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Sunday was the Woman’s World Cup Finals. Team USA played against Japan and emotions were high–just coming off July 4th weekend, everyone was out to prove the depth of their American spirit by cheering on Team US whether or not they were a fan of the game. I don’t claim to be a raging soccer ( or ‘futbol’ ) fan but I like watching the sport. It’s simple enough–you kick around a ball, score a goal until you accumulate a certain number of points within a given timeframe, and bam, game over. That may as well be the description for every sports game that ever existed, but soccer feels simpler to me than say American football or ice hockey.

So back to this game–I was having a lazy Sunday at home and after rescheduling dinner plans with a friend, I decided to get my American game-face on and check out this match. I walked over to Chocolada cafe and to my surprise they had a jumbo-tron televising the live match outside the sports bar and the cafe.

At this point I realized my phone was on 6 percent battery and was rapidly advancing towards death. I had my charger with me but the closest outlet was behind a table not within reach or else, inside the cafe. “Do I really need my phone?”, I thought. I already posted a Snapchat that I was watching the game outdoors with real people, satisfying my social media ego for the day, wasn’t that enough? I was alone and didn’t need to get in touch with someone specifically so what did I need my phone for? My apt was 1-2 mins away and I considered myself to be pretty safe. It was decided. I’d let my phone die. Who cares?

Sitting alone with a dead phone people watching forces you to pay attention. And it’s amazing what happens when you look up. When I’m busy futzing around on my phone, time goes by and my mind turns off.  It goes into dull mode (kind of like airplane mode but for your brain) or autopilot of sorts. While phone surfing, I don’t need to think about any one thing or person. My thoughts are a scattered assortment of random bits.My mind has no focus or direction and yet, I am supposedly processing the information and images I’m being fed via my phone.

What happens when you look up? You’re brain switches on again. And here’s the real kicker: As I watched the crowd of close to 30 people around me, almost EVERYONE was on their cell phone. Some of the scenes I saw included a group of teenage boys (or so they looked) waving their phones around, screaming TEAM USA as they captured a Snapchat video moment; two older women took selfies struggling to get the game’s screening in the background; one table over 4/5 members of a family were all scrolling through posts on Facebook and Instagram; more Instas, more Snaps, more posts, more scrolling, more waving. No one was even talking on their cellphones, let alone to each other.

It was like being the sober person in a room full of drunks. Not having my phone to escape to or a companion to distract me, I paid careful attention to how much people around me were absorbed in their phone lives. It was frightening. I wanted to look over to someone, give them the “Do you see this?!” stare but no one was available. Not even the waitresses– they passed time between waiting tables on their phones or being humans and speaking to one another, yes! I have younger cousins with cell phone charger cases…YOU NEED TO LET YOUR PHONE DIE SOMETIMES.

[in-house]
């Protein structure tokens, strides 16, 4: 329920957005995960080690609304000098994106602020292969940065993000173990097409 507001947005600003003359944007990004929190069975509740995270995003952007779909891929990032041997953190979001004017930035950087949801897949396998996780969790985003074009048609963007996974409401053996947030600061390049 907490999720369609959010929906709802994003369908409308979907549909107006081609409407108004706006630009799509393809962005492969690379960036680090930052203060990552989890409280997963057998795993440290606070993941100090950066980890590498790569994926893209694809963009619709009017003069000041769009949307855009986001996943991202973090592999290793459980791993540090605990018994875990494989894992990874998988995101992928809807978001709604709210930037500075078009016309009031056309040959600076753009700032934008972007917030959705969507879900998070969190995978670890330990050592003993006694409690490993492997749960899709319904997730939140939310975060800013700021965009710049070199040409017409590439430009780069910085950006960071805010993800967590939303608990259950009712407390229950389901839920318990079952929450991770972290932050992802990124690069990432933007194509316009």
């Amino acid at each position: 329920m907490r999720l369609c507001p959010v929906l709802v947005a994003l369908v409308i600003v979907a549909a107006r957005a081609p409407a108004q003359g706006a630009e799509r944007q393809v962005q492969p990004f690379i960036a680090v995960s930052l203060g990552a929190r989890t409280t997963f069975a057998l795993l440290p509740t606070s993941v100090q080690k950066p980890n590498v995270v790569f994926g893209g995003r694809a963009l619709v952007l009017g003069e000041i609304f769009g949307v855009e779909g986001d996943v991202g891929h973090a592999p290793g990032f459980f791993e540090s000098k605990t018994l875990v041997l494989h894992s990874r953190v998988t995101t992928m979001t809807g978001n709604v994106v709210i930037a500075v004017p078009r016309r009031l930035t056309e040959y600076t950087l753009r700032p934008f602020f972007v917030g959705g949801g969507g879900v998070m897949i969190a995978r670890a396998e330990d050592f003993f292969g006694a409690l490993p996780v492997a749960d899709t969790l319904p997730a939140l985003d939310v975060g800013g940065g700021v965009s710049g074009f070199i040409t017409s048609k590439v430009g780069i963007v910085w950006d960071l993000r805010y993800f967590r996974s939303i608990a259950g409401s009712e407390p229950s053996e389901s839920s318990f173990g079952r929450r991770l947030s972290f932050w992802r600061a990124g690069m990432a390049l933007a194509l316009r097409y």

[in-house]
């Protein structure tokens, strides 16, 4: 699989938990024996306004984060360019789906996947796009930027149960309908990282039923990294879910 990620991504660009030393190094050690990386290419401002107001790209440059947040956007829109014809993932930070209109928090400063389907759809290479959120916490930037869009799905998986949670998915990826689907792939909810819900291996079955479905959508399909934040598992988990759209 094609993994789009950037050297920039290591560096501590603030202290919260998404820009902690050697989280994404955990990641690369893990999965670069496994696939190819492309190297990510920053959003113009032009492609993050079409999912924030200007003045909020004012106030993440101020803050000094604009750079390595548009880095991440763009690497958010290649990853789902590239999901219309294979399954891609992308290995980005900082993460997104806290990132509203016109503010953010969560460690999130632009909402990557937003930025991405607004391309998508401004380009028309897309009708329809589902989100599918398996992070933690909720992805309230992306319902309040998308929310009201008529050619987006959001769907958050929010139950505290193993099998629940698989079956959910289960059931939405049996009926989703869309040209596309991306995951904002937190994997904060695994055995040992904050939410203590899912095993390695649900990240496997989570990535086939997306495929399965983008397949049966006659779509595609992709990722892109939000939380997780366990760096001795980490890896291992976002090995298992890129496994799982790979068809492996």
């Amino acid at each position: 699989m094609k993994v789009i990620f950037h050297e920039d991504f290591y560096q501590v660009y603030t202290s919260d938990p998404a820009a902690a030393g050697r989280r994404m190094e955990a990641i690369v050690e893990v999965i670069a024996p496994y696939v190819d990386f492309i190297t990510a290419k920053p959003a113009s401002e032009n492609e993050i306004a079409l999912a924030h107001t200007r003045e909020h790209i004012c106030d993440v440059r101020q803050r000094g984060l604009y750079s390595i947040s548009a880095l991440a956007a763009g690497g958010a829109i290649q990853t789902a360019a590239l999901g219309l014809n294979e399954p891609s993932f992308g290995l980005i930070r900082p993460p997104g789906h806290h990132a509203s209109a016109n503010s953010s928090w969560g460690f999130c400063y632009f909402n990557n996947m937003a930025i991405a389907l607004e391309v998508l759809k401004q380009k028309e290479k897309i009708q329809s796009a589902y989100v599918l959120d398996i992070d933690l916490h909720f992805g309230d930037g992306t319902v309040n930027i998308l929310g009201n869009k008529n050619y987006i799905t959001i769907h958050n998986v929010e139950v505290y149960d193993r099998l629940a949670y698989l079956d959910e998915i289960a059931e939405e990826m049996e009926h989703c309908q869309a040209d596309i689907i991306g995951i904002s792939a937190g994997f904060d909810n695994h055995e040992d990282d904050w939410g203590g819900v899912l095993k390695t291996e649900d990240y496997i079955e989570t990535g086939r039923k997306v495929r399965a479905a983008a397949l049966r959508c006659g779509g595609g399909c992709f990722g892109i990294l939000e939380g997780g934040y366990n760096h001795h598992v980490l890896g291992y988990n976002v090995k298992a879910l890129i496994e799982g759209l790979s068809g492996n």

Are the days gone of chatting with your table neighbor? Befriending a stranger or casual conversation with people in your immediate environment? A real live person, not someone message box or online encounter? Can people still do this? Not to say that I don’t get absorbed in my phone, I very much do. Hell, I’m ashamed to admit my phone is the last thing I see before I go to bed and first thing I wake up to in the morning. Sad but true. But I didn’t grow up with cell phones or technology the way kids do now (shit I sound old). I got a cell phone junior year of high school. I used a pay phone to PAGE my parents to pick me up from the mall. BEEPERS! A whole new world. I can disconnect and be okay. If my phone dies the world will still turn at the same angle on its axis just like it did when my phone had battery life. I’ll still breathe, life will go on.

I tried explaining this to a colleague recently, the idea that I didn’t need my phone. That I didn’t really care if it died. Her response was, “I feel like I can’t breathe without my phone! I would die!.”

“No, no you certainly would not,” I assured her.

I’m pleased to say I sat at the cafe without my phone for close to 3 hours, maybe more. Sure, when I got home I plugged it and resumed my phone life: checking messages, emails, apps, whatnot. But it was nice to break off from it, or at least know that I still can.

My cousin recently got the Apple Watch. “I love it!”, she exclaimed. “I would miss so many messages and phone calls because my phone is in my bag and my bag isn’t always with me.” She had a point. There is an advantage but how do you know when enough is enough?

My doctor mom shared her feelings about the Apple Watch, “I think it’s going to give everyone cancer in 10 years. Wrist Cancer. Just wait and see.” To this my cousin threw her watch off. Okay, time for a break.

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